Background & Aims
High IgG levels are considered a hallmark of autoimmune hepatitis (AIH). A subgroup of patients with AIH has IgG within the normal range despite evidence of clinical disease activity. The clinical significance of this biomarker has not been explored.
In a European multicentre study we compared biochemical, clinical and histological features from patients with AIH and normal IgG-values at diagnosis to an age- and sex-matched control group of patients with typical AIH presenting with elevated IgG. Data were assessed at diagnosis, after 12 months of therapy and at last follow-up.
Out of 1,318 patients with AIH, 130 (10%) had normal IgG at presentation. Histological and biochemical parameters at diagnosis, as well as treatment response, showed no difference between groups. Stable remission off treatment was achieved more commonly in the normal IgG group than in the typical AIH group (24 vs. 8%; p = 0.0012). Patients of the control group not only had higher IgG levels (29.5 ± 5.8 vs. 12.5 ± 3.2 g/L; p <0.0001), but also a higher IgG/IgA ratio (9.3 ± 6.9 vs. 5.4 ± 2.4; p <0.0001) at diagnosis. The IgG/IgA ratio only declined in patients with typical AIH and was no longer different between groups after 12 months (6.3 ± 4.3 vs. 5.5 ± 2.2; p = 0.1), indicating a selective increase of IgG in typical AIH and its suppression by immunosuppression. Autoantibody titres were higher in the typical AIH group, but not when controlled for IgG levels.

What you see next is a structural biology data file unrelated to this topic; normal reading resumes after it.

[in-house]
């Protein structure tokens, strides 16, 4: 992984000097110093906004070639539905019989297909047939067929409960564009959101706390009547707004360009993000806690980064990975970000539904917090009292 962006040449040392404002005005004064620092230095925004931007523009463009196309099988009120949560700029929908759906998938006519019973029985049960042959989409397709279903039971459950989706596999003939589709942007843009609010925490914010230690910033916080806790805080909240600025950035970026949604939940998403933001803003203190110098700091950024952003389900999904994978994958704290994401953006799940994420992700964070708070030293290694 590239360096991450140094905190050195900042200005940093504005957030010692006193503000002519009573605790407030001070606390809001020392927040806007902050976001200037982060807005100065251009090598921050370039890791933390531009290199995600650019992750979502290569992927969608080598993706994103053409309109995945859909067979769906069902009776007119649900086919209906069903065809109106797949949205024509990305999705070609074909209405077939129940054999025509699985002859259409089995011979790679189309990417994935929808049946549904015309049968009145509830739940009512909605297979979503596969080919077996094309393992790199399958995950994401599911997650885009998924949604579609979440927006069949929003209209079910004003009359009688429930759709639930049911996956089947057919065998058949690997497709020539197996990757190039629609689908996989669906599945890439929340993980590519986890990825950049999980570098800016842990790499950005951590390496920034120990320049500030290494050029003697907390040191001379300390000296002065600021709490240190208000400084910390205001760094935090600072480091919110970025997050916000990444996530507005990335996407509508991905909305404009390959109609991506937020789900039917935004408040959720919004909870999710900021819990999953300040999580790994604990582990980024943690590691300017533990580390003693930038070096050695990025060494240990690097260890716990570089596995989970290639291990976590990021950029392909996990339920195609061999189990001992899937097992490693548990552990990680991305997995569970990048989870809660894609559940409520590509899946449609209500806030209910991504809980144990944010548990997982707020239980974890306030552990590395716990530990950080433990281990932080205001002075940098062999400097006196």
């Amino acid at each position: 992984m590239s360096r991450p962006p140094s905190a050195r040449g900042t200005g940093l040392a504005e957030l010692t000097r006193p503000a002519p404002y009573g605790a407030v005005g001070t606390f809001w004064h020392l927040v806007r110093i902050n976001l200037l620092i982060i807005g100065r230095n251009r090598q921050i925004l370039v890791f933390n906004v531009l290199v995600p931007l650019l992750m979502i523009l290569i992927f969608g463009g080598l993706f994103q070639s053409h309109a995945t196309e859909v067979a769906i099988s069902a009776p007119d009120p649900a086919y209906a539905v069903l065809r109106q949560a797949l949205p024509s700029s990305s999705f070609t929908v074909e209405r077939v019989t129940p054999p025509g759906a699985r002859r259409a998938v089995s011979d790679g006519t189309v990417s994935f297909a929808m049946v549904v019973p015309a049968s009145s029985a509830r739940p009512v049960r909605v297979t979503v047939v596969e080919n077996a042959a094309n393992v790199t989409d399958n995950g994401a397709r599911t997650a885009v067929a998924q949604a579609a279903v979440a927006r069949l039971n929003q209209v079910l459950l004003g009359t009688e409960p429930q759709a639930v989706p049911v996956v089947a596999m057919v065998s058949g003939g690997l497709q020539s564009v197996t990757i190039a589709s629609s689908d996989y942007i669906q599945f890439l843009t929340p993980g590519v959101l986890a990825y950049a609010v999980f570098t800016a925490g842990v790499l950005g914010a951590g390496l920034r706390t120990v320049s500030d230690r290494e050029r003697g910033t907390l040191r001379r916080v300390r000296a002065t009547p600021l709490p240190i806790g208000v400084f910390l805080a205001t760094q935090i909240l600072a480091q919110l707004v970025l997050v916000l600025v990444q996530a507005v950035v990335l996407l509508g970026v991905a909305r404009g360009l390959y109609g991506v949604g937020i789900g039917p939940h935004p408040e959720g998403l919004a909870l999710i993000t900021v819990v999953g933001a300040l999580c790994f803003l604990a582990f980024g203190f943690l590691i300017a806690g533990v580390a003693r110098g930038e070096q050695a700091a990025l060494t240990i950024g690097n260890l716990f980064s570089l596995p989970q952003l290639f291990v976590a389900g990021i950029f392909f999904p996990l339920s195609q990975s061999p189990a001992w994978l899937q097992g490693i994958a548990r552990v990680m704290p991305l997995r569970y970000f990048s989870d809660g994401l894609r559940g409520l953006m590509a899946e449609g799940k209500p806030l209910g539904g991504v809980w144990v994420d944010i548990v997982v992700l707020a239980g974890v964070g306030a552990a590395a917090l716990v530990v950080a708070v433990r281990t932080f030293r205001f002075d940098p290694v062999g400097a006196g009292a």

Compared to AIH with typical biochemical features, patients with normal IgG levels at diagnosis (i) show similar biochemical, serological and histological features and comparable treatment response, (ii) appear to lack the selective elevation of serum IgG levels observed in typical active AIH disease, (iii) may represent a subgroup with a higher chance of successful drug withdrawal.
A characteristic feature of autoimmune hepatitis (AIH) is an elevation of immunoglobulin G (IgG), which is therefore used as a major diagnostic criterion, as well as to monitor treatment response. Nevertheless, normal IgG does not preclude the diagnosis of AIH. Therefore, we herein assessed the features of patients with AIH and normal IgG in a large multicentre study. This study demonstrates that about 10% of all patients with AIH have normal IgG; these patients are indistinguishable from other patients with AIH with respect to biochemical markers, liver histology, disease severity and treatment response, but might represent a subgroup with a higher chance of remission after drug withdrawal.
- autoimmune hepatitis
- immunoglobulin G
- drug withdrawal